Tag Archives: Accidental Brand

Do you know your Culture Gateways?

Bringing new people into your organization is an important (and inevitable) part of growth. Each new person is affected by—and affects—the culture of your brand. Leaders with a clear understanding of their brand strategy have hired people according to core values, and the result is a deeper, richer culture.

New employees meet existing teams, find connections, and work together in task and attitude towards a shared purpose. The brand continues to thrive.

Theoretically, it works seamlessly. Realistically, new people are outsiders until they are trusted by the team—not the implied trust of carrying the same banner, but rather the type of trust that is earned through shared experiences and challenges; through learning about each other as people, not just roles in the organization.

Feed Your CultureEach organization finds unique ways teams connect. There are no rules, limits or fool-proof best practices for finding the trust every team requires. For some it’s social events; for others it is working through a full cycle of a project or deadline together; for others there are relevant (or obscure) rituals and milestones that need to be reached. For many it’s a mix of a few things.

An organizational culture is inevitable. Too often, though, it is often accidental and thriving on the path of least resistance. Who is feeding your culture?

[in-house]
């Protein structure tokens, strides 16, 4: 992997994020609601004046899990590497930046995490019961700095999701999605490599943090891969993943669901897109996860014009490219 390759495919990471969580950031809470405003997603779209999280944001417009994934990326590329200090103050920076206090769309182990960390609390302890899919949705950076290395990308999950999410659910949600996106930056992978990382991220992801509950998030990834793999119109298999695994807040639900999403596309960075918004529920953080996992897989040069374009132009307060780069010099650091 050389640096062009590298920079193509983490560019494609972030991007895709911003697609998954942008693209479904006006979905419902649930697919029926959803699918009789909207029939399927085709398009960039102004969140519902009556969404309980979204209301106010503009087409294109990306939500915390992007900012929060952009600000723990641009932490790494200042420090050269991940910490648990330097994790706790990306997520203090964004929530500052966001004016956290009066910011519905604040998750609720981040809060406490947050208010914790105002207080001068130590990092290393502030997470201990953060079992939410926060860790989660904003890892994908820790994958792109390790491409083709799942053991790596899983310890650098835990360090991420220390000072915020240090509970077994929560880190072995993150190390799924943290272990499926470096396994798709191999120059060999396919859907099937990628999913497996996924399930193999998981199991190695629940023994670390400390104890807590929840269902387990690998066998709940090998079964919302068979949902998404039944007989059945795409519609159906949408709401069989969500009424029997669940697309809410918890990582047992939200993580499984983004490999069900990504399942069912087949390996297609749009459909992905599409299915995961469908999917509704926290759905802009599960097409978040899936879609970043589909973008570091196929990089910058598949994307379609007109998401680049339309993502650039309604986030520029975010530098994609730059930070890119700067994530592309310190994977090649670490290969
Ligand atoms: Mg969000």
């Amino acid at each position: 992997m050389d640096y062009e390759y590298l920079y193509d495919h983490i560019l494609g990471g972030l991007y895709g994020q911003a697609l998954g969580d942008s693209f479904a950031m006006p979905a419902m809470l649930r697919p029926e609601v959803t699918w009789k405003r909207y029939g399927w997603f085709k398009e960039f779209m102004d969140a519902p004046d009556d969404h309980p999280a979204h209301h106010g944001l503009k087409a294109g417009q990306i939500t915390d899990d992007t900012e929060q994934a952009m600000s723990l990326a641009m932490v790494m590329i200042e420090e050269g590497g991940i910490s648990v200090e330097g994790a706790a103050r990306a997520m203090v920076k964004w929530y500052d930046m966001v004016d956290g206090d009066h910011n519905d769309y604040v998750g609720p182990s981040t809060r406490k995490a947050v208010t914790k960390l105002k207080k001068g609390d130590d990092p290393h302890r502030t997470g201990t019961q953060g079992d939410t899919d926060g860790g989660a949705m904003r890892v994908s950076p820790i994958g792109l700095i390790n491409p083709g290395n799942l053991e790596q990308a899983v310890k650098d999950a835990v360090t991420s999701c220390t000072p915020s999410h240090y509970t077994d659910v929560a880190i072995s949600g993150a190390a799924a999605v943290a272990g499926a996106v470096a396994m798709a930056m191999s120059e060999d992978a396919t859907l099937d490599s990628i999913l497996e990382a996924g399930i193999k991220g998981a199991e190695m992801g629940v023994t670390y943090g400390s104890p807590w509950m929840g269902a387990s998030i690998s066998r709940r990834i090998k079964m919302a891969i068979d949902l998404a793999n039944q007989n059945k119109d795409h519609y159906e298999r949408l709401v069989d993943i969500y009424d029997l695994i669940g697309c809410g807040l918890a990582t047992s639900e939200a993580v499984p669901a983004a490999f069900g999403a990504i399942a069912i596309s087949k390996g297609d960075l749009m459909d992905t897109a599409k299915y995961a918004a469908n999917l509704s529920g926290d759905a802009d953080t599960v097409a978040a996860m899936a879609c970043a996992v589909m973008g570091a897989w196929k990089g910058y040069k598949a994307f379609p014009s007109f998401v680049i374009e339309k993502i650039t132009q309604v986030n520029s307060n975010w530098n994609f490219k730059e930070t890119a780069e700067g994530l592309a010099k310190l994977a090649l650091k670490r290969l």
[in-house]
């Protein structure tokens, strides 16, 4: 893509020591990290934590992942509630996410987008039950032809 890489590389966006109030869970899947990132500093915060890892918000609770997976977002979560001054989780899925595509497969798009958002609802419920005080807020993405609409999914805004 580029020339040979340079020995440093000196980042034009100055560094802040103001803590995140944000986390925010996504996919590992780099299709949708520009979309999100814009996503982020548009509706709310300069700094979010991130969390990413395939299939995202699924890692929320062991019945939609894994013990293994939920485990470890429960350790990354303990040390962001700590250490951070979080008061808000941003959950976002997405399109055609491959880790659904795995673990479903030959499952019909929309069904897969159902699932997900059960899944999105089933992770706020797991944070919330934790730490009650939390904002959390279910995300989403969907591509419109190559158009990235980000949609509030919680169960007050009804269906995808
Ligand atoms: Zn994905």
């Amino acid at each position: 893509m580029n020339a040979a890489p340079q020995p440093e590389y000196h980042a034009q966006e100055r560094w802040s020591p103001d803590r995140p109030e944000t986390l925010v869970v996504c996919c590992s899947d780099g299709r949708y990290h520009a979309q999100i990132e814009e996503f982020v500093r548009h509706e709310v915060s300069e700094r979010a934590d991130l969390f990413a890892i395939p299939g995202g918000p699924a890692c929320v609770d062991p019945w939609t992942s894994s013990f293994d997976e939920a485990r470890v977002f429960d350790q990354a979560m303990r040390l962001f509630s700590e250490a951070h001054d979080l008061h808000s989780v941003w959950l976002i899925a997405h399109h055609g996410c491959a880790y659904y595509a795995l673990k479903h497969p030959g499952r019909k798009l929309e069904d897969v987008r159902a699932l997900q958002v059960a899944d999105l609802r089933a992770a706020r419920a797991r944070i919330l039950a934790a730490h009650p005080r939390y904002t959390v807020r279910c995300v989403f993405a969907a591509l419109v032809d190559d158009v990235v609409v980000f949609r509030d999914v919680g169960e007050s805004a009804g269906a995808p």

As a leader, do you know the Culture Gateways for your organization? Do you understand—and make time for—the events and rituals that your culture asks of itself? Do you feed your culture, or do you expect it to live off whatever filters through the burden of productivity?

New employees can get overwhelmed during even the most thoughtful on-boarding process. New policies, new peers, new possibilities—there is plenty of new information pushing towards fresh members of your team and it’s easy to let the culture component occur accidentally.

Smart brand leaders understand that when new employees integrate into the culture quickly, smoothly, honestly and enthusiastically, the benefits are exponentially greater. Trust—the deep trust required to push boundaries, challenge ideas, and risk authentically—is reached sooner. The value and influence of true teams is realized.